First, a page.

The Champion’s Portion 3

Chapter Three

Bricriu cursed as he crept back from the edge of the loft from where he had been looking down at the tumult the demand for the Champion’s portion had caused.  The feasting had resumed and the men had made a circle around the fire and strong drink continued to soothe fierce spirits.

‘Bad cess to the lot of them, he swore, if they think that that was the best of my needles between their ribs.  If I can’t get the men to fight, perchance I may fare better with the ladies coming to blows for, as fierce as their men are, the women are as lusty and as savage as their men.’

Just then, he caught sight of Fedelma returning from the privy and he moved quickly to intercept her.

‘All good things be with you, Fedelma of the Bright Heart, wife of Laoghaire.  Truly I see that your name does you justice for your fresh heart can be seen in your open face and fine form.  I would be honoured if you, Fedelma, consort of Laoghaire the Triumphant first enter the hall leading the ladies at your heel when you to join the men. First among all women you shall be on entering so from here on’. Bricriu moved on, leaving the girl staring after him.

Lendabair, daughter of Eoghean mac Durthtacht, wife of Conall Cernach of the Victories was next and Bricriu determined to lay it on thick for Lendabair was already vain of her own standing among the women, having only recently become Conall’s woman.

‘Greeting Lendabair, most favoured of all women for your beauty and attributes. Just as your man, Conall is head and shoulders above all other men, so too are you above all other women of the kingdom and you would do me great honour if you were to lead the ladies of the Ulaidh into the hall later tonight.’

Emer was surprised to find Bricriu standing beside her.

‘Fair Emer, daughter of the shrewd Forgall, wife of the champion foretold in the ancient prophecies, whose name will live on in songs and of praise signifying great acts, you outshine the very stars we look upon this evening.  It is no surprise that might lords and kings, Lugaid and Erc among them, have contested for your hand.  Just as the sun outshines the very stars we see, so too does your beauty outshine all the women of the world for none can compare with your elegance and lustre, your proud name and sagacity.’

At first the ladies, mindful of Bricriu’s words but unaware that he had suggested the same thing to each of them, moved slowly towards the porch of the granian, each keeping a causal eye on the others’ level progress. But as they neared the door way, their steps became shorter but quicker and their elbows raised, they scrambled forward, keeping up with each other only by hoisting their skirts above their thighs in an effort to barge ahead and so be first into the hall where the men were, intent on being foremost to enter and thus be acknowledged as the first lady of the kingdom.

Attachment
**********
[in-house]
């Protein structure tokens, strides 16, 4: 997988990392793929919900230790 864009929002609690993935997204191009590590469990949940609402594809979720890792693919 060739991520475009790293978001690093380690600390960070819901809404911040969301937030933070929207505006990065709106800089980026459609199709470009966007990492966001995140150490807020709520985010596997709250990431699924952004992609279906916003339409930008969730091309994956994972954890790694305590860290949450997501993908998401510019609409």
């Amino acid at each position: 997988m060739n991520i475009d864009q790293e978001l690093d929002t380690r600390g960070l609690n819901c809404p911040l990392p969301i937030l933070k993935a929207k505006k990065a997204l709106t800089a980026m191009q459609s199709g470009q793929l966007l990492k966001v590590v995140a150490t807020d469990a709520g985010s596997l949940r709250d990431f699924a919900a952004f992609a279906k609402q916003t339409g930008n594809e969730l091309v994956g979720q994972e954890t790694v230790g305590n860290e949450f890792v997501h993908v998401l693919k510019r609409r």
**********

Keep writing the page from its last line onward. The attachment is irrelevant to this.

The noise of their bustle, all elegance and grace cast aside in their haste to be the first to enter the hall, was as if a herd of giant elk were crashing through the forest. The warriors within, alarmed at the noise, rose to their feet and sought their weapons.

‘Stand down,’ roared Conor, ‘it is not enemies we need fear here but our very own women, incensed, no doubt, by the poisoned tongue of our host. For the sake of our own lives, shut the door and bar entry to the women if it is peace that we want.’

Even as Scél, the doorkeeper, moved to slam the door shut, Emer, a neck ahead of the other women, slammed her back against the door, just as it was fully closed by the homunculus. 

Calling out to Cú Chulainn, she was quickly joined by Lendabair and Fedelma who joined in their cries for their men to open the doors for them.

‘We’re banjaxed now,’ Fergus said to Conor, as he rose up to strike the silver bell suspended above his seat.

‘Ladies,’ Conor began, ‘you are most welcome but here we are not looking for a bloody strife but if it is a fight you want, then let it be with fair words.’

Soon there was a buzzing in the hall as if a giant hive or bees had been disturbed with each woman praising her own man and by reflection herself so that the men became uneasy and were ready to quarrel amongst themselves.

Fedelma claimed royal privilege, being daughter to Conor, as well as beauty being her key features.  Added to that, her man is Laoghaire, whose red hand has defended the borders of the Ulaidh from all enemies.

Lendabair countered with her beauty and the valour of her man, Conall, who is undefeated in battle and has ceaselessly defended the fords and passes of the kingdom  no-one can doubt his courage or his deeds and so, she should be paramount, of all the ladies, in the Ulaidh.

Emer rebutted the two by claiming that she is the fairest of all and that, if she wished it so, no other woman could retain her man if she set her eyes upon him. Added to that is the fact that her man is Cú Chulainn, and as the prophecies have made clear, his is the name that will endure while stories about him will last until the end of generations.  Let any one who doubt it prove it so by showing the strength of their love now for their woman, formerly barred from the feasting hall.

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Immediately both Laoghaire and Conall were up on their hind legs, looking around desperately for some way to show their strength of their love for their women. Laoghaire punched his way through the stout timbers of the wall to the side of the hall to create a doorway while Conall kicked a hole in the wall so hard that the roof beams overhead shook with the fierce impact and a fine dust drifted down upon their heads.